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Social Security and Medicare in 2019

By Ken Vander Kooi, CFP®January 2, 2019Financial Planning

Each year there are typically updates to Social Security rules and limits, and 2019 is no exception. Below we will touch on some of these changes as well as other important rules and figures to bear in mind when planning for Social Security and Medicare taxes and income.

  • The Cost of Living Adjustment (COLA) for 2019 is the largest since 2012. Based on an increase to the Consumer Price Index for Urban Wage Earners and Clerical Workers (CPI-W), beneficiaries receiving income from Social Security will receive a 2.8% increase in benefits for 2019. For many recipients (depending on their total income) this may translate to an increase in the amount received each month.
  • While the Social Security tax rate has remained the same (6.2% for employees, 12.4% for self-employed), the maximum taxable earnings subject to this tax has increased to $132,900 for 2019 (was $128,400 in 2018). Medicare taxes remain the same at 1.45% for employees, 2.9% for self employed. Please note that Medicare tax rates apply to all earned income and are not subject to the maximum taxable earnings limit.
  • If you are receiving Social Security benefits and are still working, your benefits may be reduced if your income is over certain limits. For individuals under full retirement age, $1 in benefits will be withheld for every $2 in earnings over $17,640/year. In the year you reach full retirement age, benefits are reduced $1 for every $3 of earnings over $46,920/year (applies only to earnings for the months before full retirement). Starting with the month an individual reaches full retirement age, there is no reduction in benefits due to earnings.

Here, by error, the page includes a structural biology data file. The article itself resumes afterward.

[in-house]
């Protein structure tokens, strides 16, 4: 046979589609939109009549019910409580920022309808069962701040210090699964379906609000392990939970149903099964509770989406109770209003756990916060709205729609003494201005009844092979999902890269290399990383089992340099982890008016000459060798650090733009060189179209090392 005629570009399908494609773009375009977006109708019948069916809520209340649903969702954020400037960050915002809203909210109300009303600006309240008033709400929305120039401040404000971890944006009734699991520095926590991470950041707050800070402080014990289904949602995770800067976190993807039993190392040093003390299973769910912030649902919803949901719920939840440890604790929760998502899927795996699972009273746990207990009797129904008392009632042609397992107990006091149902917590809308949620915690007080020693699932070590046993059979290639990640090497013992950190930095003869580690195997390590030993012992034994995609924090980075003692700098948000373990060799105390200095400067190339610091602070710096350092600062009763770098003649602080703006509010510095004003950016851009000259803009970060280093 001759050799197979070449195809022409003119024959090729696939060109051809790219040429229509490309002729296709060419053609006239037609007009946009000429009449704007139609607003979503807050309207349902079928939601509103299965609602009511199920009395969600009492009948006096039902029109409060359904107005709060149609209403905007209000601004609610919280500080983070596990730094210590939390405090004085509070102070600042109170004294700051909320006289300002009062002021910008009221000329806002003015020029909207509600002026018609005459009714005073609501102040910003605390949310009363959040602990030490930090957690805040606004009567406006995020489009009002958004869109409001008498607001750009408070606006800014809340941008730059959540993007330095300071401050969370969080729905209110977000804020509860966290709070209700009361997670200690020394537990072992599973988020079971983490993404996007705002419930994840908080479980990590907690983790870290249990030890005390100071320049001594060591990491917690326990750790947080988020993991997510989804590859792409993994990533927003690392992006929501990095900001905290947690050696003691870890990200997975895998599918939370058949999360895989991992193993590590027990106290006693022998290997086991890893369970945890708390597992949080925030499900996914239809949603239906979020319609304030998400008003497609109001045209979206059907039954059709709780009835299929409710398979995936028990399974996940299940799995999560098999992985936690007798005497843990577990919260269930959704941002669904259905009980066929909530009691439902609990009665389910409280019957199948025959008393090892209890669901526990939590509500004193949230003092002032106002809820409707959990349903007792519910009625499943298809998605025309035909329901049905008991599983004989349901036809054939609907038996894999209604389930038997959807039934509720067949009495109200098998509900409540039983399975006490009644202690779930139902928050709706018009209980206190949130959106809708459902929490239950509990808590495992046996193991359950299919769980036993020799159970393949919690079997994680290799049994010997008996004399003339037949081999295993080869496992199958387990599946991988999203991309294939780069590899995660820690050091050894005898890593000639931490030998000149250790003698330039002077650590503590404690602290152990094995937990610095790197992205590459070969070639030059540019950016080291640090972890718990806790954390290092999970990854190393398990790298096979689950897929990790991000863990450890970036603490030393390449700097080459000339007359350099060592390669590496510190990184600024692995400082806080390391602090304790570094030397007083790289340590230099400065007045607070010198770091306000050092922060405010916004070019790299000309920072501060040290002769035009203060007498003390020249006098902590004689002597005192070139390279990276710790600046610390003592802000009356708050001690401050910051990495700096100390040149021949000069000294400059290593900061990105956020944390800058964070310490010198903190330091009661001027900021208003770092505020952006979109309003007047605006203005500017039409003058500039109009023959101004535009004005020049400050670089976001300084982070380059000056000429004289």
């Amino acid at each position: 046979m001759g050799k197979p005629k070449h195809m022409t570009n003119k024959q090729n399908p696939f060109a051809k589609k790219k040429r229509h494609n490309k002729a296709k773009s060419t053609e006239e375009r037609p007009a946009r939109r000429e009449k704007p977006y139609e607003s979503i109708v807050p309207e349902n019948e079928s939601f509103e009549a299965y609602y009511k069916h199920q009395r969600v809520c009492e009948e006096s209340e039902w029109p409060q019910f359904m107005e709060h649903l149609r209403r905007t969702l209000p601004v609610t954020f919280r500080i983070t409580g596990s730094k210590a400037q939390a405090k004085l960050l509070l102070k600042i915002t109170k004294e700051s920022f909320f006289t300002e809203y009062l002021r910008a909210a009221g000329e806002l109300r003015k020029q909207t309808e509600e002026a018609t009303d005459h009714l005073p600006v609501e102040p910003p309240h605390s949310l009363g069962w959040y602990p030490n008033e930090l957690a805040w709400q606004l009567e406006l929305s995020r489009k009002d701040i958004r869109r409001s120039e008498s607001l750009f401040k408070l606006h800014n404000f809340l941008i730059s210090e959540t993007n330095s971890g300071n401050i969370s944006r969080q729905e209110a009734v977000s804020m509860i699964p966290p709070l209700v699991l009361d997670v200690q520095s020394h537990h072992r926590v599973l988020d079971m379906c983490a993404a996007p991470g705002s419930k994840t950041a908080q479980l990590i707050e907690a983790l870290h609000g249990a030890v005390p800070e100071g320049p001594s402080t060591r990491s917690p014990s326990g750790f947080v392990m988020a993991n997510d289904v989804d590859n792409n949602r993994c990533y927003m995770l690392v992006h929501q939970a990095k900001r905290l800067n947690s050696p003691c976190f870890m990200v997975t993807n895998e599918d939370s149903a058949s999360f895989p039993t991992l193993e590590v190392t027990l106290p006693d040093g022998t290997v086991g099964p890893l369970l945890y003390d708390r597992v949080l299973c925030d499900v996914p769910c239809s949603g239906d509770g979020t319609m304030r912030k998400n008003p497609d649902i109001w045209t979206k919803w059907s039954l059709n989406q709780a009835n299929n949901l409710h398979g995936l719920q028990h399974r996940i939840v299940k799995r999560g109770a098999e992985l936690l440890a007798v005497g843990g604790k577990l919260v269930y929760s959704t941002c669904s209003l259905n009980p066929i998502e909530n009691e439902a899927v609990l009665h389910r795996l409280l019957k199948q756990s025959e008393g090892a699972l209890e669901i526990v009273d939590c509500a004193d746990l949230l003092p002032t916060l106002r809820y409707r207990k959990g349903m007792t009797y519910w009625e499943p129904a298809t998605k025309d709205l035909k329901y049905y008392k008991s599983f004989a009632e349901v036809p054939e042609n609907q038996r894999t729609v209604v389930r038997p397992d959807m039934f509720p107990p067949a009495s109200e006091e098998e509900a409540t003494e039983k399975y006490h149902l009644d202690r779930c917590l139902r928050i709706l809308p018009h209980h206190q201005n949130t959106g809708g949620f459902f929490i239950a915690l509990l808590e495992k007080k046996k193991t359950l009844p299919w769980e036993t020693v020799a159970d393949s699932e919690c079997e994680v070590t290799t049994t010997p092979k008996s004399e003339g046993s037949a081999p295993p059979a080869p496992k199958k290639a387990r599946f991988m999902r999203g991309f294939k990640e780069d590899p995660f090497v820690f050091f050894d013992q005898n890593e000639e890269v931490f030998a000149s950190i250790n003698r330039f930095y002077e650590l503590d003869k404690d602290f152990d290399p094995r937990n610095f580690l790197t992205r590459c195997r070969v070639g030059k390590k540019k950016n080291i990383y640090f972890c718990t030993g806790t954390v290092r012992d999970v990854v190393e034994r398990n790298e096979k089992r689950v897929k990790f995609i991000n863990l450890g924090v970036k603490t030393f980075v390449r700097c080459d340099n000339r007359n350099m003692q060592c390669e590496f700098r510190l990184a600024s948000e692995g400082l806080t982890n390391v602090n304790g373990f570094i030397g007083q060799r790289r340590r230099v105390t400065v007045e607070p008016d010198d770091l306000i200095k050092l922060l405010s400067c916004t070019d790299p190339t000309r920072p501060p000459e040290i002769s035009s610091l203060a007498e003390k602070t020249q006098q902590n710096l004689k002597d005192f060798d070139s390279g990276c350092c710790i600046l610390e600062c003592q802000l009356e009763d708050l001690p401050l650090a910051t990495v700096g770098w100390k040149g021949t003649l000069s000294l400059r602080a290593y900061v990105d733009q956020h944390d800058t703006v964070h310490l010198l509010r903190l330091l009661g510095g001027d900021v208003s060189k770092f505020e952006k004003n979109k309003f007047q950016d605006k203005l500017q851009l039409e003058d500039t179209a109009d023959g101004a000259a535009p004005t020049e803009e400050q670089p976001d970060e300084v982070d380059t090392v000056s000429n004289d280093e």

• When you turn 65 you have a 7 month period to enroll in Medicare without penalty. Your enrollment period begins 3 months prior to your birthday month, includes the month you turn 65 and ends 3 months after your birthday month. For example, if you were born in June your enrollment period would begin in February and end in September. If you do not enroll during this 7 month window, you may be subject to a late enrollment penalty which could increase premium costs monthly and is due for as long as you are enrolled in Medicare part B.
  • For many Social Security recipients, their Medicare premiums are taken directly from their Social Security payments. As a reminder, the amount paid for Medicare premiums is dependent on your modified adjusted gross income (AGI + tax free income) from two years prior. For more information visit https://www.cms.gov/newsroom/fact-sheets/2019-medicare-parts-b-premiums-and-deductibles.
  • The standard Medicare Part B premium will increase modestly (by $1.50 per month) to $135.50 per month in 2019 for enrollees with taxable income less than $85,000 if filing single and $170,000 if filing a joint return. For enrollees earning higher incomes, the premium increase is higher. For example, the top premium of $460.50 per month jumped more than 7% in 2019 and applies to joint filers with taxable income over $750,000 ($500,000 filing single).

While there are often annual changes to the limits and rules surrounding Social Security and Medicare, proper planning can help ensure you are not taken by surprise when costs change or deadlines approach. If you have questions surrounding these topics we encourage you to speak to a financial planner or tax professional. You can also find more information online at www.ssa.gov and www.medicare.gov.

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